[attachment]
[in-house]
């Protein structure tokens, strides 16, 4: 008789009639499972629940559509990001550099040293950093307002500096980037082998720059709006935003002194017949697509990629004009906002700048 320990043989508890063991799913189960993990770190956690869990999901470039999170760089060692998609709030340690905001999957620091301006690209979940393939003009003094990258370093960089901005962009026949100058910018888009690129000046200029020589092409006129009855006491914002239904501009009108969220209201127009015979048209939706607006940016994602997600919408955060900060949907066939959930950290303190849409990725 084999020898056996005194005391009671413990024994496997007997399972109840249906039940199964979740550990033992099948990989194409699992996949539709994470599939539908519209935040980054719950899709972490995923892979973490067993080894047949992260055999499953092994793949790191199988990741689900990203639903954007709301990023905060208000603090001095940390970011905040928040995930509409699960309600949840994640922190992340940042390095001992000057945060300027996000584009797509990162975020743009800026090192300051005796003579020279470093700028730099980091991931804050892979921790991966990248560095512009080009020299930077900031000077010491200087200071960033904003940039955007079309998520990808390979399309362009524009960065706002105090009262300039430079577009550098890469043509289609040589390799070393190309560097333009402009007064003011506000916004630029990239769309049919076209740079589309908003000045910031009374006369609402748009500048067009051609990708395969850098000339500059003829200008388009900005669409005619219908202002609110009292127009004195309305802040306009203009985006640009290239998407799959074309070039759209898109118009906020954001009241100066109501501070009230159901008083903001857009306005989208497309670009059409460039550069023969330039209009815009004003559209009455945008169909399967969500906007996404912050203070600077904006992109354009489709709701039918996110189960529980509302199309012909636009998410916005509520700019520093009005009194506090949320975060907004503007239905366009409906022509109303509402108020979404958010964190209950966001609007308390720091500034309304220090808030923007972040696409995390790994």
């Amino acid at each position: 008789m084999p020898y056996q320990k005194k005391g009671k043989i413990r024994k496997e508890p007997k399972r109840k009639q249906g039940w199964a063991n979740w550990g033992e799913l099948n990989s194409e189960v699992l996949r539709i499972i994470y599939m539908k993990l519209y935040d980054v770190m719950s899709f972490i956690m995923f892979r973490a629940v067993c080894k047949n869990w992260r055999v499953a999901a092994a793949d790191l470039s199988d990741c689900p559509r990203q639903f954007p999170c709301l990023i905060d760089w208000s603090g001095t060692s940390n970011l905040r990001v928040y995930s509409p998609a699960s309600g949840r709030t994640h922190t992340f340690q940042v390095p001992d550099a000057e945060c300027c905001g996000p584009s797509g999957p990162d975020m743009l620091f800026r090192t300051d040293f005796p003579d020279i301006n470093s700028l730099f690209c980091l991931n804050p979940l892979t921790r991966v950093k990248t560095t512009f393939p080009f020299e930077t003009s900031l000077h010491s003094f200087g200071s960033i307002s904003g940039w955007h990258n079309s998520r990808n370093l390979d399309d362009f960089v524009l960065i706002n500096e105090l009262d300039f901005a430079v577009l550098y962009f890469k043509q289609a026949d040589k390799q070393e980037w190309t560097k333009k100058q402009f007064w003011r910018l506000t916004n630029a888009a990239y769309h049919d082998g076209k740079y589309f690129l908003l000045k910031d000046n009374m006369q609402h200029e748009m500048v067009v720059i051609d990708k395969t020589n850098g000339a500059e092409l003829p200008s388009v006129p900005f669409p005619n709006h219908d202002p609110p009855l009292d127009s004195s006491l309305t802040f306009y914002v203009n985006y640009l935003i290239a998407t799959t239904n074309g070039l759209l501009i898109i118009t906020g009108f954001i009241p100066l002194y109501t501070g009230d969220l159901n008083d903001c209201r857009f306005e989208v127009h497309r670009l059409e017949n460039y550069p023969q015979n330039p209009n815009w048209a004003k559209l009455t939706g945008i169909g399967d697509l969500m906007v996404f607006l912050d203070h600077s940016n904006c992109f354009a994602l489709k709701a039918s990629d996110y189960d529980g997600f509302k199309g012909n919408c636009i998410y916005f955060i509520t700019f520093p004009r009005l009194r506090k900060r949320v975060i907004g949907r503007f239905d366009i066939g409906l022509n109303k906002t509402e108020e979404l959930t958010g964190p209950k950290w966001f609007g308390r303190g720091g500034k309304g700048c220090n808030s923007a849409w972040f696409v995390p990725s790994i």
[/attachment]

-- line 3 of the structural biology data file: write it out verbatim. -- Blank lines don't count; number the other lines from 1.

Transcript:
């Amino acid at each position: 008789m084999p020898y056996q320990k005194k005391g009671k043989i413990r024994k496997e508890p007997k399972r109840k009639q249906g039940w199964a063991n979740w550990g033992e799913l099948n990989s194409e189960v699992l996949r539709i499972i994470y599939m539908k993990l519209y935040d980054v770190m719950s899709f972490i956690m995923f892979r973490a629940v067993c080894k047949n869990w992260r055999v499953a999901a092994a793949d790191l470039s199988d990741c689900p559509r990203q639903f954007p999170c709301l990023i905060d760089w208000s603090g001095t060692s940390n970011l905040r990001v928040y995930s509409p998609a699960s309600g949840r709030t994640h922190t992340f340690q940042v390095p001992d550099a000057e945060c300027c905001g996000p584009s797509g999957p990162d975020m743009l620091f800026r090192t300051d040293f005796p003579d020279i301006n470093s700028l730099f690209c980091l991931n804050p979940l892979t921790r991966v950093k990248t560095t512009f393939p080009f020299e930077t003009s900031l000077h010491s003094f200087g200071s960033i307002s904003g940039w955007h990258n079309s998520r990808n370093l390979d399309d362009f960089v524009l960065i706002n500096e105090l009262d300039f901005a430079v577009l550098y962009f890469k043509q289609a026949d040589k390799q070393e980037w190309t560097k333009k100058q402009f007064w003011r910018l506000t916004n630029a888009a990239y769309h049919d082998g076209k740079y589309f690129l908003l000045k910031d000046n009374m006369q609402h200029e748009m500048v067009v720059i051609d990708k395969t020589n850098g000339a500059e092409l003829p200008s388009v006129p900005f669409p005619n709006h219908d202002p609110p009855l009292d127009s004195s006491l309305t802040f306009y914002v203009n985006y640009l935003i290239a998407t799959t239904n074309g070039l759209l501009i898109i118009t906020g009108f954001i009241p100066l002194y109501t501070g009230d969220l159901n008083d903001c209201r857009f306005e989208v127009h497309r670009l059409e017949n460039y550069p023969q015979n330039p209009n815009w048209a004003k559209l009455t939706g945008i169909g399967d697509l969500m906007v996404f607006l912050d203070h600077s940016n904006c992109f354009a994602l489709k709701a039918s990629d996110y189960d529980g997600f509302k199309g012909n919408c636009i998410y916005f955060i509520t700019f520093p004009r009005l009194r506090k900060r949320v975060i907004g949907r503007f239905d366009i066939g409906l022509n109303k906002t509402e108020e979404l959930t958010g964190p209950k950290w966001f609007g308390r303190g720091g500034k309304g700048c220090n808030s923007a849409w972040f696409v995390p990725s790994i």